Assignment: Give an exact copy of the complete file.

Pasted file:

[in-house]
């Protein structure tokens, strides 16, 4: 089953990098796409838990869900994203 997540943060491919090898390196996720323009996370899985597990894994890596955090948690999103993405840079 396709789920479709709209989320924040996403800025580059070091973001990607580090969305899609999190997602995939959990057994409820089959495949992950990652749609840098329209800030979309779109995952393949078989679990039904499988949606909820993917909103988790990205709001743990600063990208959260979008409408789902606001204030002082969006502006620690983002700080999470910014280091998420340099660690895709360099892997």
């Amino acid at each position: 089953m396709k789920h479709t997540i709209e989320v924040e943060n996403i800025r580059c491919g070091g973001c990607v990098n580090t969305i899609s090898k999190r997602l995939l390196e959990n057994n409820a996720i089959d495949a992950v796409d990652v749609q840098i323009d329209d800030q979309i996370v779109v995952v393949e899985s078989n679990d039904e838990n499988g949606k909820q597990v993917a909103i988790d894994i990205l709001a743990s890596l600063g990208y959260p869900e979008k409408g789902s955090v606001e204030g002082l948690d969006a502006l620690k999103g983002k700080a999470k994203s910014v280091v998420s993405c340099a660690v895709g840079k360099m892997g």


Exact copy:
[in-house]
């Protein structure tokens, strides 16, 4: 089953990098796409838990869900994203 997540943060491919090898390196996720323009996370899985597990894994890596955090948690999103993405840079 396709789920479709709209989320924040996403800025580059070091973001990607580090969305899609999190997602995939959990057994409820089959495949992950990652749609840098329209800030979309779109995952393949078989679990039904499988949606909820993917909103988790990205709001743990600063990208959260979008409408789902606001204030002082969006502006620690983002700080999470910014280091998420340099660690895709360099892997």
């Amino acid at each position: 089953m396709k789920h479709t997540i709209e989320v924040e943060n996403i800025r580059c491919g070091g973001c990607v990098n580090t969305i899609s090898k999190r997602l995939l390196e959990n057994n409820a996720i089959d495949a992950v796409d990652v749609q840098i323009d329209d800030q979309i996370v779109v995952v393949e899985s078989n679990d039904e838990n499988g949606k909820q597990v993917a909103i988790d894994i990205l709001a743990s890596l600063g990208y959260p869900e979008k409408g789902s955090v606001e204030g002082l948690d969006a502006l620690k999103g983002k700080a999470k994203s910014v280091v998420s993405c340099a660690v895709g840079k360099m892997g």